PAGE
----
“The only shares that were sold were those that the company required to be sold to pay the PAYE tax liabilities on the value of the shares. None of that money went to the directors and they still hold all the other shares released to them.”

The NUJ now says: “We call on the directors to return this part of their 2007 bonus as it was paid after the imposition of the pay freeze.”

Journalism.co.uk asked TM about the 2007 bonus arrangement: why are the directors required to sell these shares in this way?

“The release of shares is treated as a payment for tax purposes, and – like all other payments – the tax is deducted at the time the payment is made,” a spokesperson said.

And why was the share award system not publicised at the time of the pay freeze?

“All the information about the share award referred to in the NUJ’s press release was already in the public domain before the announcement about pay freezes in November 2008,” said the spokesperson.

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TM Birmingham chapels’ motion of no confidence

The National Union of Journalists announced today that its members at Trinity Mirror in Birmingham have ‘unanimously passed a motion of no confidence in the company’s management of its regional titles.’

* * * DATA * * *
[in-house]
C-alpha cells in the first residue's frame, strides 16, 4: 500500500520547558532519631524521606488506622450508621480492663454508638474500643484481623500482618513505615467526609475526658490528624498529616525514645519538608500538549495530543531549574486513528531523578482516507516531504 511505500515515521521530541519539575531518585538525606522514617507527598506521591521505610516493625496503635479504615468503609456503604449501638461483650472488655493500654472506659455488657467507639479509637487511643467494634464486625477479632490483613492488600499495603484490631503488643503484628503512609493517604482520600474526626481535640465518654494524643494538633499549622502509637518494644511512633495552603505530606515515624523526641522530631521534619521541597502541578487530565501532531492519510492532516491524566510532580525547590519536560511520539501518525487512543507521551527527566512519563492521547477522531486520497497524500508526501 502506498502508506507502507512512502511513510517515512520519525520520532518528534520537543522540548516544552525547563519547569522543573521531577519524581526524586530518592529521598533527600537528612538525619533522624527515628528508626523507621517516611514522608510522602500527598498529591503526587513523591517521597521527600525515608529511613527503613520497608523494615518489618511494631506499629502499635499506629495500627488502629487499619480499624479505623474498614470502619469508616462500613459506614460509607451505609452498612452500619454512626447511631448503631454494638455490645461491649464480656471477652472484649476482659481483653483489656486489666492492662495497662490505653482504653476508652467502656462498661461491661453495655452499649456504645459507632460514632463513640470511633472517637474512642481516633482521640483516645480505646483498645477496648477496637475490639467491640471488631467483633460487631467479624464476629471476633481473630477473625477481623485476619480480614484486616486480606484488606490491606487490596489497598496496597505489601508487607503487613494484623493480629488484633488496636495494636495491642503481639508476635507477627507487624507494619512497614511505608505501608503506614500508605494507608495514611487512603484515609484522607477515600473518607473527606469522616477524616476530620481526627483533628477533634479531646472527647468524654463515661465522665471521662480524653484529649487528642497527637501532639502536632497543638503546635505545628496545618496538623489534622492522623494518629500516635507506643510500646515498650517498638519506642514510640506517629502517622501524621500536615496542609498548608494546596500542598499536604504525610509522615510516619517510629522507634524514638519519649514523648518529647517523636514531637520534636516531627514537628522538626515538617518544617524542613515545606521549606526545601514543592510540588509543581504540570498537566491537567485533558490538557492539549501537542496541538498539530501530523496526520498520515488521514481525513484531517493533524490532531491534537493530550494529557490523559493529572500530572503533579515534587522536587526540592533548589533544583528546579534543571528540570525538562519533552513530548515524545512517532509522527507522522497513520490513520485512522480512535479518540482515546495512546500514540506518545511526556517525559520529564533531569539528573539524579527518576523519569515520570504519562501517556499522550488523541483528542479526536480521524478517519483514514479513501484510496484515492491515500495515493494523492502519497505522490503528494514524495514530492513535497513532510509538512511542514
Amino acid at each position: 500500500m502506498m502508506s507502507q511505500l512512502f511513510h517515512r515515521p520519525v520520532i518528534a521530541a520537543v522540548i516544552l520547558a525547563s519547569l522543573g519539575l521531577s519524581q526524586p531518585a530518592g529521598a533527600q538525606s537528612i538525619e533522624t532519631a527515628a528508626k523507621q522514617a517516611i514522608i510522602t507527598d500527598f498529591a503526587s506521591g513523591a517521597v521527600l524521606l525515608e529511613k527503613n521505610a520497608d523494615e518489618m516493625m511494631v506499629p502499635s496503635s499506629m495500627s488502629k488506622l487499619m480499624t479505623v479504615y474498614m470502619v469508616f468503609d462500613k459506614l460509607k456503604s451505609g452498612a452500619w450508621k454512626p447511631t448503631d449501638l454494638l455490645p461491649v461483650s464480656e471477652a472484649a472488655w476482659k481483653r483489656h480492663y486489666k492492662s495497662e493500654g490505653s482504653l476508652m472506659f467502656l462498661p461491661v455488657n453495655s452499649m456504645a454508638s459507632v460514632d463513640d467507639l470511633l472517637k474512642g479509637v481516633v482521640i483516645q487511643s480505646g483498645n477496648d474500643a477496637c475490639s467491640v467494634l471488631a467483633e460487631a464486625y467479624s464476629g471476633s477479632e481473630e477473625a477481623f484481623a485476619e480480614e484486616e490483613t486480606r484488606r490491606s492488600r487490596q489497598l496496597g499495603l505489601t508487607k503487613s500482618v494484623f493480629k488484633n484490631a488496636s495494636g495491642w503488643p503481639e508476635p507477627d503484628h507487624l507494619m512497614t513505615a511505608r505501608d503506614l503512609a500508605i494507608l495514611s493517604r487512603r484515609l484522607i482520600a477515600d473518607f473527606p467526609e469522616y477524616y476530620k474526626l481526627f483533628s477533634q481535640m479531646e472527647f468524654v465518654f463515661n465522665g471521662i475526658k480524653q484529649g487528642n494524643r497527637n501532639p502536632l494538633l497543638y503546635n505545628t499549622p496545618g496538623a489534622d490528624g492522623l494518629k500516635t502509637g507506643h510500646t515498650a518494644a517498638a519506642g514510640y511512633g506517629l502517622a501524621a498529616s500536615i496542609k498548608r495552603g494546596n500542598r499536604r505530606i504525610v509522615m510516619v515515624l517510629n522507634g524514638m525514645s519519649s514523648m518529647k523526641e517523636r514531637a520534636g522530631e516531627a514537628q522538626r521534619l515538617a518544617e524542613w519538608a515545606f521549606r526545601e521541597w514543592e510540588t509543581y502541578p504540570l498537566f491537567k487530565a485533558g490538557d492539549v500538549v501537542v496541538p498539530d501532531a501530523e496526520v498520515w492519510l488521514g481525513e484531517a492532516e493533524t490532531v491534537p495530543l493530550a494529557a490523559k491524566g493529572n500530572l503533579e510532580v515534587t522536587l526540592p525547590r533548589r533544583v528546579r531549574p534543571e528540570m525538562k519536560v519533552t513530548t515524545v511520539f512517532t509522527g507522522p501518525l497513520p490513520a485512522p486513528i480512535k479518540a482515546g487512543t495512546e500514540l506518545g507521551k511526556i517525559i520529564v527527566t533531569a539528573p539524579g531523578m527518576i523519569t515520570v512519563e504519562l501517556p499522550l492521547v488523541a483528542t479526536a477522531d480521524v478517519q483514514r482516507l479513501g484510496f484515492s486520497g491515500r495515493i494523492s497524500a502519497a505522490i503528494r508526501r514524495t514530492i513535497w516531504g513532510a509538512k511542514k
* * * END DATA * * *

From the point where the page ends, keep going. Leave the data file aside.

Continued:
The motion was agreed by the chapels from the Birmingham Post, Mail, Sunday Mercury and Midlands Weekly Media, it said in a release.

“The big newspaper companies are following a policy of slash and burn – and the people who work there have had enough,” said Chris Morley, NUJ Northern organiser and a former father of the Post and Mail chapel.

“Trinity Mirror would rather close titles than put them up for sale – giving them the chance to survive under another owner.

“The Walsall Observer used to sell more than 30,000 copies a week. It is a much-loved local institution.”

NUJ members at the Birmingham titles are currently balloting for action, following the announcement of  job cuts and closure of weekly titles.

At the weekend, the Financial Times reported that the Birmingham post might soon cease daily publication.